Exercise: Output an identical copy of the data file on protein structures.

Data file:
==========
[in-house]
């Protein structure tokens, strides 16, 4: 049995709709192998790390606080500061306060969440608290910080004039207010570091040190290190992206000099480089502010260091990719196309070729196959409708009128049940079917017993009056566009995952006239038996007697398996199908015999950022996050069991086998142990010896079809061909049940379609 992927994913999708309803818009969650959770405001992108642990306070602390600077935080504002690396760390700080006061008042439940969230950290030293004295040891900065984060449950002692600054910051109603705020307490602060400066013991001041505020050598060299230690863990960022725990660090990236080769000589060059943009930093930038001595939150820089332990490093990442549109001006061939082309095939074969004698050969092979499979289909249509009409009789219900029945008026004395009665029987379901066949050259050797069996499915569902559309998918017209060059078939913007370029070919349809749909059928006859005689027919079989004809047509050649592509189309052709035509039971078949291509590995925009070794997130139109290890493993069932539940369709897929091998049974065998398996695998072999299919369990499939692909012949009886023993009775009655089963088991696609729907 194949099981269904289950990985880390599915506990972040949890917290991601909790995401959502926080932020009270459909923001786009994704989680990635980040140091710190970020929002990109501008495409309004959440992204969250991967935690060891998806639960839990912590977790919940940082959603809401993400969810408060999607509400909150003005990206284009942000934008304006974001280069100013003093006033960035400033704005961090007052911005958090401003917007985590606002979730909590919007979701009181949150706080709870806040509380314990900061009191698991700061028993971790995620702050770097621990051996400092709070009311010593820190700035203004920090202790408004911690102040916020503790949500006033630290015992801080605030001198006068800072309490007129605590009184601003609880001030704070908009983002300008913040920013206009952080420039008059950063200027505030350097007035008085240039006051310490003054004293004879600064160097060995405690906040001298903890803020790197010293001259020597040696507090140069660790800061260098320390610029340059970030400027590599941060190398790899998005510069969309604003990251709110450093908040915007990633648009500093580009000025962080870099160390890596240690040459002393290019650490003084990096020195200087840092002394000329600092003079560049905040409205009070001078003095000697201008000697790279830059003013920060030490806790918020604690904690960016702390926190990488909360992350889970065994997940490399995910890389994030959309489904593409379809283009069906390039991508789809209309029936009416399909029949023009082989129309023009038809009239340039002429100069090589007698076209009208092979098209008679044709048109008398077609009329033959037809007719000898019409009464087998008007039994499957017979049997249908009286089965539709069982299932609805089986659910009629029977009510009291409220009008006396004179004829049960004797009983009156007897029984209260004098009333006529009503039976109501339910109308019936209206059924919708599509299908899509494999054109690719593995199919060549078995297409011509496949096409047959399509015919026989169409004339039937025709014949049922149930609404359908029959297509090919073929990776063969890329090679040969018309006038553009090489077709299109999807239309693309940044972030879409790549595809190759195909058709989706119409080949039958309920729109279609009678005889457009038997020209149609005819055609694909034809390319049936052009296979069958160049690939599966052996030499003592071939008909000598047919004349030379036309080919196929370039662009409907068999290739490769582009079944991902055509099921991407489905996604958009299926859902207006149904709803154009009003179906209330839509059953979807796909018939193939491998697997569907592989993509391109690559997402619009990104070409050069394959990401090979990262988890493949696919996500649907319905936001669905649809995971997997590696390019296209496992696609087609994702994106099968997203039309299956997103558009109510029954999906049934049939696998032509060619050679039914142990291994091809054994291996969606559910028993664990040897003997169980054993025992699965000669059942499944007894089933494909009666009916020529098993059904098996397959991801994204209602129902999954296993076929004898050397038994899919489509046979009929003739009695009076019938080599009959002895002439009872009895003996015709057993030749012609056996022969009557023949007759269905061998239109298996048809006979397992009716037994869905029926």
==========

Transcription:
[in-house]
């Protein structure tokens, strides 16, 4: 049995709709192998790390606080500061306060969440608290910080004039207010570091040190290190992206000099480089502010260091990719196309070729196959409708009128049940079917017993009056566009995952006239038996007697398996199908015999950022996050069991086998142990010896079809061909049940379609 992927994913999708309803818009969650959770405001992108642990306070602390600077935080504002690396760390700080006061008042439940969230950290030293004295040891900065984060449950002692600054910051109603705020307490602060400066013991001041505020050598060299230690863990960022725990660090990236080769000589060059943009930093930038001595939150820089332990490093990442549109001006061939082309095939074969004698050969092979499979289909249509009409009789219900029945008026004395009665029987379901066949050259050797069996499915569902559309998918017209060059078939913007370029070919349809749909059928006859005689027919079989004809047509050649592509189309052709035509039971078949291509590995925009070794997130139109290890493993069932539940369709897929091998049974065998398996695998072999299919369990499939692909012949009886023993009775009655089963088991696609729907 194949099981269904289950990985880390599915506990972040949890917290991601909790995401959502926080932020009270459909923001786009994704989680990635980040140091710190970020929002990109501008495409309004959440992204969250991967935690060891998806639960839990912590977790919940940082959603809401993400969810408060999607509400909150003005990206284009942000934008304006974001280069100013003093006033960035400033704005961090007052911005958090401003917007985590606002979730909590919007979701009181949150706080709870806040509380314990900061009191698991700061028993971790995620702050770097621990051996400092709070009311010593820190700035203004920090202790408004911690102040916020503790949500006033630290015992801080605030001198006068800072309490007129605590009184601003609880001030704070908009983002300008913040920013206009952080420039008059950063200027505030350097007035008085240039006051310490003054004293004879600064160097060995405690906040001298903890803020790197010293001259020597040696507090140069660790800061260098320390610029340059970030400027590599941060190398790899998005510069969309604003990251709110450093908040915007990633648009500093580009000025962080870099160390890596240690040459002393290019650490003084990096020195200087840092002394000329600092003079560049905040409205009070001078003095000697201008000697790279830059003013920060030490806790918020604690904690960016702390926190990488909360992350889970065994997940490399995910890389994030959309489904593409379809283009069906390039991508789809209309029936009416399909029949023009082989129309023009038809009239340039002429100069090589007698076209009208092979098209008679044709048109008398077609009329033959037809007719000898019409009464087998008007039994499957017979049997249908009286089965539709069982299932609805089986659910009629029977009510009291409220009008006396004179004829049960004797009983009156007897029984209260004098009333006529009503039976109501339910109308019936209206059924919708599509299908899509494999054109690719593995199919060549078995297409011509496949096409047959399509015919026989169409004339039937025709014949049922149930609404359908029959297509090919073929990776063969890329090679040969018309006038553009090489077709299109999807239309693309940044972030879409790549595809190759195909058709989706119409080949039958309920729109279609009678005889457009038997020209149609005819055609694909034809390319049936052009296979069958160049690939599966052996030499003592071939008909000598047919004349030379036309080919196929370039662009409907068999290739490769582009079944991902055509099921991407489905996604958009299926859902207006149904709803154009009003179906209330839509059953979807796909018939193939491998697997569907592989993509391109690559997402619009990104070409050069394959990401090979990262988890493949696919996500649907319905936001669905649809995971997997590696390019296209496992696609087609994702994106099968997203039309299956997103558009109510029954999906049934049939696998032509060619050679039914142990291994091809054994291996969606559910028993664990040897003997169980054993025992699965000669059942499944007894089933494909009666009916020529098993059904098996397959991801994204209602129902999954296993076929004898050397038994899919489509046979009929003739009695009076019938080599009959002895002439009872009895003996015709057993030749012609056996022969009557023949007759269905061998239109298996048809006979397992009716037994869905029926």